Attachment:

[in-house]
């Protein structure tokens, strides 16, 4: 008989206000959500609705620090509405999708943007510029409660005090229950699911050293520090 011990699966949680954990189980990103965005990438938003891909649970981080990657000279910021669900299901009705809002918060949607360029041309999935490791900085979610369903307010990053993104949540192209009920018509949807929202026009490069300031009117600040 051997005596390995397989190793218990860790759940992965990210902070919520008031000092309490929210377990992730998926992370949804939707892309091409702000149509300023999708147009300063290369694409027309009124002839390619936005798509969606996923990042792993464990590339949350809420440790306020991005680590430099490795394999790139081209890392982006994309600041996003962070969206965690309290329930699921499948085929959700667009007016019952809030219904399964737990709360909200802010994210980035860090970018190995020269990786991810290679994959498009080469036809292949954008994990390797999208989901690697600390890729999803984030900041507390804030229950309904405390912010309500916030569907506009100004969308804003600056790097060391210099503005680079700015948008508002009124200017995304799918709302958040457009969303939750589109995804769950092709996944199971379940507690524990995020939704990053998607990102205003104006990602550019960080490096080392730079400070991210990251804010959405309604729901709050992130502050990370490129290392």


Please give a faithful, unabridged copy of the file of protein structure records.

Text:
[in-house]
């Protein structure tokens, strides 16, 4: 008989206000959500609705620090509405999708943007510029409660005090229950699911050293520090 011990699966949680954990189980990103965005990438938003891909649970981080990657000279910021669900299901009705809002918060949607360029041309999935490791900085979610369903307010990053993104949540192209009920018509949807929202026009490069300031009117600040 051997005596390995397989190793218990860790759940992965990210902070919520008031000092309490929210377990992730998926992370949804939707892309091409702000149509300023999708147009300063290369694409027309009124002839390619936005798509969606996923990042792993464990590339949350809420440790306020991005680590430099490795394999790139081209890392982006994309600041996003962070969206965690309290329930699921499948085929959700667009007016019952809030219904399964737990709360909200802010994210980035860090970018190995020269990786991810290679994959498009080469036809292949954008994990390797999208989901690697600390890729999803984030900041507390804030229950309904405390912010309500916030569907506009100004969308804003600056790097060391210099503005680079700015948008508002009124200017995304799918709302958040457009969303939750589109995804769950092709996944199971379940507690524990995020939704990053998607990102205003104006990602550019960080490096080392730079400070991210990251804010959405309604729901709050992130502050990370490129290392």